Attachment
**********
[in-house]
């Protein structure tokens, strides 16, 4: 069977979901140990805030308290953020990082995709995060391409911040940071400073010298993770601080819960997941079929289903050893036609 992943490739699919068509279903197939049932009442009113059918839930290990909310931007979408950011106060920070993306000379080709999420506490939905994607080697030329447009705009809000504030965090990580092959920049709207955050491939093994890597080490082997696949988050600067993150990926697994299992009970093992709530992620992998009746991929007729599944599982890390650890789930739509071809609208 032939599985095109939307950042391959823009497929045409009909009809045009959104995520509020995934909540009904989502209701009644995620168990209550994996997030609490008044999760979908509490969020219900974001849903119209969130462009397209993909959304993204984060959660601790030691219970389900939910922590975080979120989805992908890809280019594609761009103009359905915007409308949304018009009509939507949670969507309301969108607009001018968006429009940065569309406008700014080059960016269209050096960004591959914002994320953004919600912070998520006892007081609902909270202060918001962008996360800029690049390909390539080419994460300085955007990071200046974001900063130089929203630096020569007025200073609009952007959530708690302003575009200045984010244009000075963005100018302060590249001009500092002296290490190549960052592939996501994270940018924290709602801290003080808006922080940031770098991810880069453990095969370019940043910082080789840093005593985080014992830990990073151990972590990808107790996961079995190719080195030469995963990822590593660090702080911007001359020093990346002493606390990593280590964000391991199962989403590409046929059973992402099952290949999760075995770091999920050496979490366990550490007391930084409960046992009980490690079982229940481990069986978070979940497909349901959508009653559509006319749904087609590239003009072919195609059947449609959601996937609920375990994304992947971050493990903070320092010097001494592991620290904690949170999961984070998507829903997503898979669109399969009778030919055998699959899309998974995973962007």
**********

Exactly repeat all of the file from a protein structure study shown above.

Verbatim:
[in-house]
């Protein structure tokens, strides 16, 4: 069977979901140990805030308290953020990082995709995060391409911040940071400073010298993770601080819960997941079929289903050893036609 992943490739699919068509279903197939049932009442009113059918839930290990909310931007979408950011106060920070993306000379080709999420506490939905994607080697030329447009705009809000504030965090990580092959920049709207955050491939093994890597080490082997696949988050600067993150990926697994299992009970093992709530992620992998009746991929007729599944599982890390650890789930739509071809609208 032939599985095109939307950042391959823009497929045409009909009809045009959104995520509020995934909540009904989502209701009644995620168990209550994996997030609490008044999760979908509490969020219900974001849903119209969130462009397209993909959304993204984060959660601790030691219970389900939910922590975080979120989805992908890809280019594609761009103009359905915007409308949304018009009509939507949670969507309301969108607009001018968006429009940065569309406008700014080059960016269209050096960004591959914002994320953004919600912070998520006892007081609902909270202060918001962008996360800029690049390909390539080419994460300085955007990071200046974001900063130089929203630096020569007025200073609009952007959530708690302003575009200045984010244009000075963005100018302060590249001009500092002296290490190549960052592939996501994270940018924290709602801290003080808006922080940031770098991810880069453990095969370019940043910082080789840093005593985080014992830990990073151990972590990808107790996961079995190719080195030469995963990822590593660090702080911007001359020093990346002493606390990593280590964000391991199962989403590409046929059973992402099952290949999760075995770091999920050496979490366990550490007391930084409960046992009980490690079982229940481990069986978070979940497909349901959508009653559509006319749904087609590239003009072919195609059947449609959601996937609920375990994304992947971050493990903070320092010097001494592991620290904690949170999961984070998507829903997503898979669109399969009778030919055998699959899309998974995973962007």